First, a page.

Election 2012: Armenian Main Opposition Parties Unanimously Decry Ou

ELECTION 2012: ARMENIAN MAIN OPPOSITION PARTIES UNANIMOUSLY DECRY OUTCOME OF PARLIAMENTARY POLL
Lilit Gevorgyan

Global Insight
May 14, 2012

In a rare move, three main Armenian opposition forces issued a joint
statement on 11 May slamming the outcome of the parliamentary election
on 6 May. The former junior governing coalition member Prosperous
Armenia (BHK), Armenian Revolutionary Federation (ARF-Dashnaktsutiun)
and the Armenian National Congress (ANC) uniting 18 parties and led
by former president Levon Ter-Petrossian in a statement said that the
“parliament formulated as a result of these elections does not reflect
the real picture of support given to various political forces by the
people.” The opposition forces stated that the election results were
rigged and vote-buying was widely practiced.

They pledged to continue “joint efforts to change this flawed system”.

ANC, BHK and ARF had signed a document prior to the election and set
up a joint monitoring body to preclude election fraud. The ruling
Republican Party (HK) has emerged with better results compared to the
last legislative vote in 2007. It secured 44% of the total vote which,
combined with the number of seats won in “first past the post” by HK
members gives the presidential party 68 out 131 mandates. Following
the elections the EU’s chief diplomat Catherine Ashton and Enlargement
Commissioner Stefan Fuele welcomed the progress made, especially in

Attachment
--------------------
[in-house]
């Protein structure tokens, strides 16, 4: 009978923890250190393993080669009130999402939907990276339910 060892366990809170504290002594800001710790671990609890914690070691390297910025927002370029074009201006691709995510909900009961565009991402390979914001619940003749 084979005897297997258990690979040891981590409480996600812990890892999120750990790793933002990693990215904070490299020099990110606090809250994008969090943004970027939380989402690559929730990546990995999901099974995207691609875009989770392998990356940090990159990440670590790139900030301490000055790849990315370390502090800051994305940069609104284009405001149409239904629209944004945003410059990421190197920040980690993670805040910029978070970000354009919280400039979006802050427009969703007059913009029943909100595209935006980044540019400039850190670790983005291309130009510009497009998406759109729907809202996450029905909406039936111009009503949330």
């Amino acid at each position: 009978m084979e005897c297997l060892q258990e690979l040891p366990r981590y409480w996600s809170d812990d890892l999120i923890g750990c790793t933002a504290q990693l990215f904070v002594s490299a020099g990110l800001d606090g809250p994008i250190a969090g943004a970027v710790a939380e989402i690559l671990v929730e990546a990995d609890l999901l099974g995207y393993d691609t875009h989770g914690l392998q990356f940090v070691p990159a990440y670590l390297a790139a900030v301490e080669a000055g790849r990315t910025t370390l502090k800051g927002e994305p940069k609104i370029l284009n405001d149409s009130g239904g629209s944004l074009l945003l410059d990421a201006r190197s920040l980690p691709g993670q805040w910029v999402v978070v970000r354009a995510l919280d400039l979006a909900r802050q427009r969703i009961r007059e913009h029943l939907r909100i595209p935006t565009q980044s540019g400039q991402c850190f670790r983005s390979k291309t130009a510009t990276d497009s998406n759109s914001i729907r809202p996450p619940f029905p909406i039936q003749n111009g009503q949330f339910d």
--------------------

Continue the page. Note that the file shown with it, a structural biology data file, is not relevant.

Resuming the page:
terms of improved conditions for campaigning but they too expressed
their concern with the shortcomings on the election day which did not
allow the vote to meet international standards (seeArmenia – Europe:
10 May 2012:).

Significance:A joint statement by the three key opposition forces
is a rare show of unity. The collaboration between ARF and ANC
is particularly noteworthy as the ARF for over a decade has had a
strong position regarding Ter-Petrossian, who banned ARF during his
presidency in 1994 and accused the party of harbouring a group plotting
a coup. The ban was lifted in 1998 and two jailed ARF leaders were
released but the damage lingered. The latest tripartite statement
and the pledge to work together is a positive step forward as the
opposition forces are ready to move past their narrow grievances and
collaborate in terms of improving the quality of the vote. However,
the allegations that BHK, one of the co-signers of the statement, was
also involved in vote buying and using charitable projects to boost
its support, poses an additional challenge for the opposition. With
the crucial presidential election approaching in 2013, Armenia’s
political scene is likely to remain vibrant. The opposition’s efforts
to ensure the end of vote buying is a welcome step forward.

From: A. Papazian

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